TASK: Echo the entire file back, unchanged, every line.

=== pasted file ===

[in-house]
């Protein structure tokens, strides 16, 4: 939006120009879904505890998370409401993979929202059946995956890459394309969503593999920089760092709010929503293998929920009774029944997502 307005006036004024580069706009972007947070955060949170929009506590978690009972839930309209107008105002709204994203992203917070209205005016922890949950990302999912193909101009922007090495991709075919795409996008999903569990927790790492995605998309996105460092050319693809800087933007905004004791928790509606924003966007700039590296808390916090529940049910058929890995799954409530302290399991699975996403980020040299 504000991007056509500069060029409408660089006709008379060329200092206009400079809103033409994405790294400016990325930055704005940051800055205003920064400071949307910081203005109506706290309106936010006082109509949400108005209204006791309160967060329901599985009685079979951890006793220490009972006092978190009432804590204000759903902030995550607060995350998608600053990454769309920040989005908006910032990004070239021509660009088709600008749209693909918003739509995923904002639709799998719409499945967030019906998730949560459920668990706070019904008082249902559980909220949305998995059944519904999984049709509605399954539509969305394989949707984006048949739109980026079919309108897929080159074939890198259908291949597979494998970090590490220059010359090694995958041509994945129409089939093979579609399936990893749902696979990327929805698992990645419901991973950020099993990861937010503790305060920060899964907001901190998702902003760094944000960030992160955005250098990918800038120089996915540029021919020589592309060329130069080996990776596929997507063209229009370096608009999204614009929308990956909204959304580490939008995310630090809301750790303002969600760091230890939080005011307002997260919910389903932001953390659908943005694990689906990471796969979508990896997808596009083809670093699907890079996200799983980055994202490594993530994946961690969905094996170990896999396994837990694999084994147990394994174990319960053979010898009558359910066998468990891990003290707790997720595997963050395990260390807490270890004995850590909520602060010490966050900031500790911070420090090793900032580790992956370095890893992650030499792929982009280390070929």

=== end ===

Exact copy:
[in-house]
């Protein structure tokens, strides 16, 4: 939006120009879904505890998370409401993979929202059946995956890459394309969503593999920089760092709010929503293998929920009774029944997502 307005006036004024580069706009972007947070955060949170929009506590978690009972839930309209107008105002709204994203992203917070209205005016922890949950990302999912193909101009922007090495991709075919795409996008999903569990927790790492995605998309996105460092050319693809800087933007905004004791928790509606924003966007700039590296808390916090529940049910058929890995799954409530302290399991699975996403980020040299 504000991007056509500069060029409408660089006709008379060329200092206009400079809103033409994405790294400016990325930055704005940051800055205003920064400071949307910081203005109506706290309106936010006082109509949400108005209204006791309160967060329901599985009685079979951890006793220490009972006092978190009432804590204000759903902030995550607060995350998608600053990454769309920040989005908006910032990004070239021509660009088709600008749209693909918003739509995923904002639709799998719409499945967030019906998730949560459920668990706070019904008082249902559980909220949305998995059944519904999984049709509605399954539509969305394989949707984006048949739109980026079919309108897929080159074939890198259908291949597979494998970090590490220059010359090694995958041509994945129409089939093979579609399936990893749902696979990327929805698992990645419901991973950020099993990861937010503790305060920060899964907001901190998702902003760094944000960030992160955005250098990918800038120089996915540029021919020589592309060329130069080996990776596929997507063209229009370096608009999204614009929308990956909204959304580490939008995310630090809301750790303002969600760091230890939080005011307002997260919910389903932001953390659908943005694990689906990471796969979508990896997808596009083809670093699907890079996200799983980055994202490594993530994946961690969905094996170990896999396994837990694999084994147990394994174990319960053979010898009558359910066998468990891990003290707790997720595997963050395990260390807490270890004995850590909520602060010490966050900031500790911070420090090793900032580790992956370095890893992650030499792929982009280390070929």